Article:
Even casual golf fans may be wondering what’s left for parody after Charley Hoffman chastised the PGA Tour for failing to adequately protect its players, a particularly audacious claim coming from a journeyman who continues to make a good living despite having won nothing and finished in the top ten just four times in the last 500 days.
Hoffman complained over a ruling he received in the second round of the WM Phoenix Open in an enraged Instagram post on Friday evening. And, like Phil Mickelson at the Saudi International last week, he used his personal grievance as a springboard for the rest of the Tour. He complained about amateur rule-makers running the professional game, claimed the sport’s most spoiled athletes aren’t “protected,” suggested it’s no surprise players are considering joining a Saudi-funded splinter league, and demanded commissioner Jay Monahan do better—all while slamming a few media outlets and the Saudis.
Hoffman was working as a crash-test dummy for his San Diego huckster neighbor, Phil Mickelson, who has frequently peddled similar talking lines favored by the Saudis in their attempt to takeover men’s professional golf. Mickelson was one of the first to praise Hoffman’s childish rant, much like a general saluting cannon fodder.
The overwhelming negative response to Hoffman’s tweet centered on his obvious arrogance as a jerk who has amassed more than $30 million despite a career-defining major championship record that is abysmal and just marginally better in regular Tour events. Fans, it appears, are sick of hearing even journeymen claim they are entitled to a king’s ransom, or at the very least a Crown Prince’s, thanks to the leverage provided by the prospect of a breakaway circuit. Hoffman, however, was by far the most dangerous of all the players who could have wielded the Saudi sword this week. That’s why his illness should force the Tour to draw a line in the sand in terms of how it handles that threat in the future.
The Phoenix Open is sponsored by Waste Management. Hoffman is also sponsored by the corporation. Despite this, the 45-year-old, who hasn’t won a title in six years, felt confident enough to embarrass his partner during the tournament’s most important week. Hoffman also serves on the PGA Tour’s Policy Board, which has reviewed the Saudi issue, so he can claim ignorance but not stupidity. Nonetheless, he felt empowered to publicly chastise his commissioner while also naming officials of a deadly administration.
The fact that Hoffman wrote this episode demonstrates how widespread the Saudi rot has become among Tour players.
Hoffman had only been somewhat chastened by Saturday am. However, his post’s ramifications will be felt, if not immediately visible. Sponsors of tournaments that are concerned that their events may be harmed as a result of the continuing turmoil. Companies that object to their logos being displayed on craven apologists for a regime that sees human rights as an afterthought. When a few high-profile clients threaten to destroy the house where their many other clients dwell, agents must take sides.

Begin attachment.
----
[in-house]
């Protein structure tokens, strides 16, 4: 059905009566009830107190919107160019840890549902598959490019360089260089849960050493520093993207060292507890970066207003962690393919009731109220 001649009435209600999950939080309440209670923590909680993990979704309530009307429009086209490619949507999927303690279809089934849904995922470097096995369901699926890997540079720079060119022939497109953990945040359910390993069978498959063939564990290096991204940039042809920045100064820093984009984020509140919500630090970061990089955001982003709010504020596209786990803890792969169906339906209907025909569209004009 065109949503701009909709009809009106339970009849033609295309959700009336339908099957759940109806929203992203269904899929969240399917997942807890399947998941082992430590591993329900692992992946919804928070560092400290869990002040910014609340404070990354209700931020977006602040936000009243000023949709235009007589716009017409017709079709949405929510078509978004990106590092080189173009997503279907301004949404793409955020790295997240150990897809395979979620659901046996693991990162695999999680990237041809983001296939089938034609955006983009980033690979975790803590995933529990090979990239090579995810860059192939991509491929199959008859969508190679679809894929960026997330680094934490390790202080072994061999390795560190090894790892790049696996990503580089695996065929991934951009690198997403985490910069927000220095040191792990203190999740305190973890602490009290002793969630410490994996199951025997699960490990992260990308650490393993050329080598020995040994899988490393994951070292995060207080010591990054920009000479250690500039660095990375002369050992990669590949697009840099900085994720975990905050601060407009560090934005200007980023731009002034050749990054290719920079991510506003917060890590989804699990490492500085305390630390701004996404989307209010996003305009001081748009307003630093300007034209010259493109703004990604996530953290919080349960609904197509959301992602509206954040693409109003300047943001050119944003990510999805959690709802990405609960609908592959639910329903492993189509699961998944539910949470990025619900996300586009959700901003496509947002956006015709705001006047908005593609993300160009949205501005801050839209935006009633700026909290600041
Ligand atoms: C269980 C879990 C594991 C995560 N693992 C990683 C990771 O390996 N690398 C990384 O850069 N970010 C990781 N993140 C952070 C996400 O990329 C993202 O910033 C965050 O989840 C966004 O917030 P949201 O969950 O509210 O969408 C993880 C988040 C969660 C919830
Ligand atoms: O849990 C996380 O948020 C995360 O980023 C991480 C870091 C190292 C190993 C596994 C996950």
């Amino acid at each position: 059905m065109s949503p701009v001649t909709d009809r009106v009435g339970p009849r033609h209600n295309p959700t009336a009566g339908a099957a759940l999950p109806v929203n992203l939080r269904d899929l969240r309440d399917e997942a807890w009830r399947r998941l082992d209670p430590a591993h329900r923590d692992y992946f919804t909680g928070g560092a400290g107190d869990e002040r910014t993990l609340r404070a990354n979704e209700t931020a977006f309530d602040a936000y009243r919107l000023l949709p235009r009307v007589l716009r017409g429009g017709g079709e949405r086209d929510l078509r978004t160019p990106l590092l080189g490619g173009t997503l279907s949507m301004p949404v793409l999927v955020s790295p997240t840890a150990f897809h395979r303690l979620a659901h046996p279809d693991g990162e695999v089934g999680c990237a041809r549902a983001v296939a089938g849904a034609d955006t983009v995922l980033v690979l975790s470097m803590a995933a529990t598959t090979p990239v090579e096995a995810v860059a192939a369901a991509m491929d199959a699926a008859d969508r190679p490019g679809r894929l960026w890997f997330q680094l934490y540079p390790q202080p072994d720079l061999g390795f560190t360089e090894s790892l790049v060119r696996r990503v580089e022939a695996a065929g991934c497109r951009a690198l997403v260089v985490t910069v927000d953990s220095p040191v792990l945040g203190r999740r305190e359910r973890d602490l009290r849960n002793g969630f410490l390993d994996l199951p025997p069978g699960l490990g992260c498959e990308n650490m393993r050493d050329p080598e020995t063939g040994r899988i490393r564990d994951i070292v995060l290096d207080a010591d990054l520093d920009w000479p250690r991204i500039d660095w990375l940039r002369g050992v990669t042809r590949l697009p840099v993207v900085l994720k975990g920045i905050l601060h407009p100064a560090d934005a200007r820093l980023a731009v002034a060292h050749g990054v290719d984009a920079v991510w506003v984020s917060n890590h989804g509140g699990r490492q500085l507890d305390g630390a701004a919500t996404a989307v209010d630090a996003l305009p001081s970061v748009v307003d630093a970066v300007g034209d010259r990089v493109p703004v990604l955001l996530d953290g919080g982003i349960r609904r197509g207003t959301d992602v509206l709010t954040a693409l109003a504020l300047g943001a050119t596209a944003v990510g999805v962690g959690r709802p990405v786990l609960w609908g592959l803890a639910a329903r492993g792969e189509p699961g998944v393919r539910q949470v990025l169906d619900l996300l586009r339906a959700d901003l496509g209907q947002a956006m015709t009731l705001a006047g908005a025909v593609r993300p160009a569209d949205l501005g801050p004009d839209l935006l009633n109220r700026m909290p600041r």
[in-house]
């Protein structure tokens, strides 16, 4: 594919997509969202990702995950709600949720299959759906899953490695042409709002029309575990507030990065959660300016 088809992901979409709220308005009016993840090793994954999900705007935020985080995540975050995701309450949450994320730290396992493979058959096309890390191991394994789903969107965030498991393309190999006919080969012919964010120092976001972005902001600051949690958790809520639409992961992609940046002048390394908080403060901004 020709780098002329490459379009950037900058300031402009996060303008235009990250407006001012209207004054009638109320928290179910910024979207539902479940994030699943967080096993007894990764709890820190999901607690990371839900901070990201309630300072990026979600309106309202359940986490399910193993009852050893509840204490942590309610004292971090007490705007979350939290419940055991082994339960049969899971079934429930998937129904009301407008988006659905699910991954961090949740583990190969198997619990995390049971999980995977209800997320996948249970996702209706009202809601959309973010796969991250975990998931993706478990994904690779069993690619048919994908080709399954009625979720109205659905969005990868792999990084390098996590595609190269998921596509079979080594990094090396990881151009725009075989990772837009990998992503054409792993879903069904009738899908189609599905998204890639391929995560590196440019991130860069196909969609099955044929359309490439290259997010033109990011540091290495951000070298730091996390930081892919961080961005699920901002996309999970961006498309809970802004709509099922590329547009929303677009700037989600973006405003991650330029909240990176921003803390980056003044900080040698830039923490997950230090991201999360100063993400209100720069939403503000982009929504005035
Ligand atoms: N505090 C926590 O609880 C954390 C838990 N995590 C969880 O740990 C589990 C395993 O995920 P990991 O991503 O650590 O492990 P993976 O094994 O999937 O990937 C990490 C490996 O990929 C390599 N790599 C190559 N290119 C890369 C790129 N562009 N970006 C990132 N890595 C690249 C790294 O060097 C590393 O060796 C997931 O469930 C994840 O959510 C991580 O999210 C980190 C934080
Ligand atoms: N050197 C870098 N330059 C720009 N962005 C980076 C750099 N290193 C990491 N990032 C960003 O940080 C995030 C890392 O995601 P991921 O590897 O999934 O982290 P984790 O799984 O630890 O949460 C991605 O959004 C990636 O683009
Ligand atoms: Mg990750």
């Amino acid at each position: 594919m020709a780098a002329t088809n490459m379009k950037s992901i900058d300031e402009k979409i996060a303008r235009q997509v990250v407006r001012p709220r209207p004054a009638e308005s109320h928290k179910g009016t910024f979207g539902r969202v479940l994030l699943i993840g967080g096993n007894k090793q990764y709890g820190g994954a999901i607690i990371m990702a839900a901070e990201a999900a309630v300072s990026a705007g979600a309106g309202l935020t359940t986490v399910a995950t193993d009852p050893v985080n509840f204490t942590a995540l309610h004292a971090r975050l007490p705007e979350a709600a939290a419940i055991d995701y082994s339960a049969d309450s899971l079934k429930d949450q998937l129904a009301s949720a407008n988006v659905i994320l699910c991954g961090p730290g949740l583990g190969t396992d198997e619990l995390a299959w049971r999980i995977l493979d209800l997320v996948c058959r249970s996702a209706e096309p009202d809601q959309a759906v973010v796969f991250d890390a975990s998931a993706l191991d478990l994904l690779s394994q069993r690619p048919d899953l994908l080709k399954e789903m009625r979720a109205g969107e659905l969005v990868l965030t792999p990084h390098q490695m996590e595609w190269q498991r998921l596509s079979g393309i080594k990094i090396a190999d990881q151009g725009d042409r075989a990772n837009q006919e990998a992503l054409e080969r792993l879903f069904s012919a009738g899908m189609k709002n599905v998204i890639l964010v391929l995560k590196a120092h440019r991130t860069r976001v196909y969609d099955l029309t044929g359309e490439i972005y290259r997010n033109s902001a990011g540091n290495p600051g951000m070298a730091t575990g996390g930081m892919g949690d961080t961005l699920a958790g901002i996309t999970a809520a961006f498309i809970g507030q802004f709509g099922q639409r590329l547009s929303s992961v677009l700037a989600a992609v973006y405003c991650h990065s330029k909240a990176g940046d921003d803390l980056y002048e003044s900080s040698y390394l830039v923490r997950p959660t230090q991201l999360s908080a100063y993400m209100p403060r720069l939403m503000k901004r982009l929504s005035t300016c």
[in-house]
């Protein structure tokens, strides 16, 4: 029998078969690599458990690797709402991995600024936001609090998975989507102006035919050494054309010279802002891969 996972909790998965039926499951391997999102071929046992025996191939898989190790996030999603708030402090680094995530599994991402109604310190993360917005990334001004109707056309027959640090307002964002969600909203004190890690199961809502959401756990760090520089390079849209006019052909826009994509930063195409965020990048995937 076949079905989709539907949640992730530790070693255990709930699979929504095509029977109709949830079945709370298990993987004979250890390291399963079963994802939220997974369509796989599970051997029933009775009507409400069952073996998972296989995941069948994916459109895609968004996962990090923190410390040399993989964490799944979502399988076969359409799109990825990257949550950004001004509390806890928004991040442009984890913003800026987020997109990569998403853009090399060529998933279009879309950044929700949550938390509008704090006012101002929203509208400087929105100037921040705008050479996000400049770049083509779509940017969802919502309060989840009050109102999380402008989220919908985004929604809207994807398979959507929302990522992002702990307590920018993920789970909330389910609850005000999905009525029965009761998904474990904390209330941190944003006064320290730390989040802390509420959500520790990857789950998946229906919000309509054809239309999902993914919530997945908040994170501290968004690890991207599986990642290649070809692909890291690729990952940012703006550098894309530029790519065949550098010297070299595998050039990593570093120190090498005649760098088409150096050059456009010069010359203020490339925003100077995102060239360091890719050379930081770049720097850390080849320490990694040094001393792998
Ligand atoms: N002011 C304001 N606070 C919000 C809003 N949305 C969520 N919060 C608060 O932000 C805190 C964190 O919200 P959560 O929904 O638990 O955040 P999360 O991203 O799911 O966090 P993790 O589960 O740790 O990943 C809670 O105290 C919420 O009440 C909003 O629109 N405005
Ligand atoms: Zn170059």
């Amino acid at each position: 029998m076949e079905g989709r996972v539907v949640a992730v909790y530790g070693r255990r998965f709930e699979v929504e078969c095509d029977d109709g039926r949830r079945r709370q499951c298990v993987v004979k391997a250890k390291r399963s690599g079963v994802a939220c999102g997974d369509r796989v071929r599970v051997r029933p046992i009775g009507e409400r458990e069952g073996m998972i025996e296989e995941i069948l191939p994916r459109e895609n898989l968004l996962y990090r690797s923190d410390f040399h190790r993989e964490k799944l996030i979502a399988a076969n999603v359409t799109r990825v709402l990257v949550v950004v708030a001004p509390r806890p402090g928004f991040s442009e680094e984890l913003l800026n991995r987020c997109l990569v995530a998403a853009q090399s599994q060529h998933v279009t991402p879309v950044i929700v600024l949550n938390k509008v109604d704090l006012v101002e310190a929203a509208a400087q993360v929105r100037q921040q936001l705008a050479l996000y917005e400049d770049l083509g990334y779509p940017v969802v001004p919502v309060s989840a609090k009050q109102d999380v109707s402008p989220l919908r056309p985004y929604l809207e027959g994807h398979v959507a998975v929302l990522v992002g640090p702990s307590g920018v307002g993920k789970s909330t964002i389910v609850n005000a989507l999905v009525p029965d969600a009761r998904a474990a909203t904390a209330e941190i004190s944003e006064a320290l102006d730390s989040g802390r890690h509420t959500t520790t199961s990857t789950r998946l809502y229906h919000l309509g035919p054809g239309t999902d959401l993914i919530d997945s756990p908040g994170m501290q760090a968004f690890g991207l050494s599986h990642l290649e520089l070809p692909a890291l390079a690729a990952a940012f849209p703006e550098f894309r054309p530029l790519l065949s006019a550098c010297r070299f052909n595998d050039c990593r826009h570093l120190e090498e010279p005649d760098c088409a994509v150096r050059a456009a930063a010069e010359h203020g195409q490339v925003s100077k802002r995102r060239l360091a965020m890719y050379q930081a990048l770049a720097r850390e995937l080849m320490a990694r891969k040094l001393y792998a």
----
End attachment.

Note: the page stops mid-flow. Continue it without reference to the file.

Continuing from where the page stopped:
Every week on Tour, the looming Saudi danger is the topic of almost compulsive conjecture, and the more time spent worrying about it, the more likely it is that the entire business of golf will suffer as a result of the distraction. Enough.
The PGA Tour’s response has been excessively generous. Monahan developed initiatives that reward players regardless of their performance, increased FedEx Cup payouts, increased prize money in limited-field invitationals, and plans to host attractive, guaranteed money events for elite players. Even so, none of this is enough to satisfy some people’s outrageous avarice.
It’s time for the Tour to remind those players that there’s no barbed wire blocking their way out, and instead focus on stars who refuse to shake the Crown Prince’s pompoms as cheerleaders for Saudi golf dreams, men who are motivated by history, legacy, and the already abundant rewards. That’s a much more impressive list of players.
Tiger Woods is no longer in the game.
Who is Jon Rahm? He’s also gone.
Same goes for Rory McIlroy.
What about Brooks Koepka? Do you know who Justin Thomas is? What about Jordan Spieth? Out, out, out, out, out, out, out, out, out, out
These are the players who will ensure the PGA Tour’s and professional golf’s long-term viability. Mickelson and his posse of cash-strapped, washed-up veterans aren’t interested in the Saudi’s enticing embrace.
Monahan’s approach to this issue has been extraordinarily measured for several years, an approach that exposes the difficulty inherent in member-led organizations, where every yelling halfwit with a gripe must be treated as if he or she were the chairman of the board. Excessive deliberation, on the other hand, can be debilitating. The PGA Tour must determine one day—and soon—that it will no longer be kept prisoner by a few players yearning for Saudi bribery.
Allow them to go if they truly have the guts to take the risk. The Tour will not suffer as a result of their departure.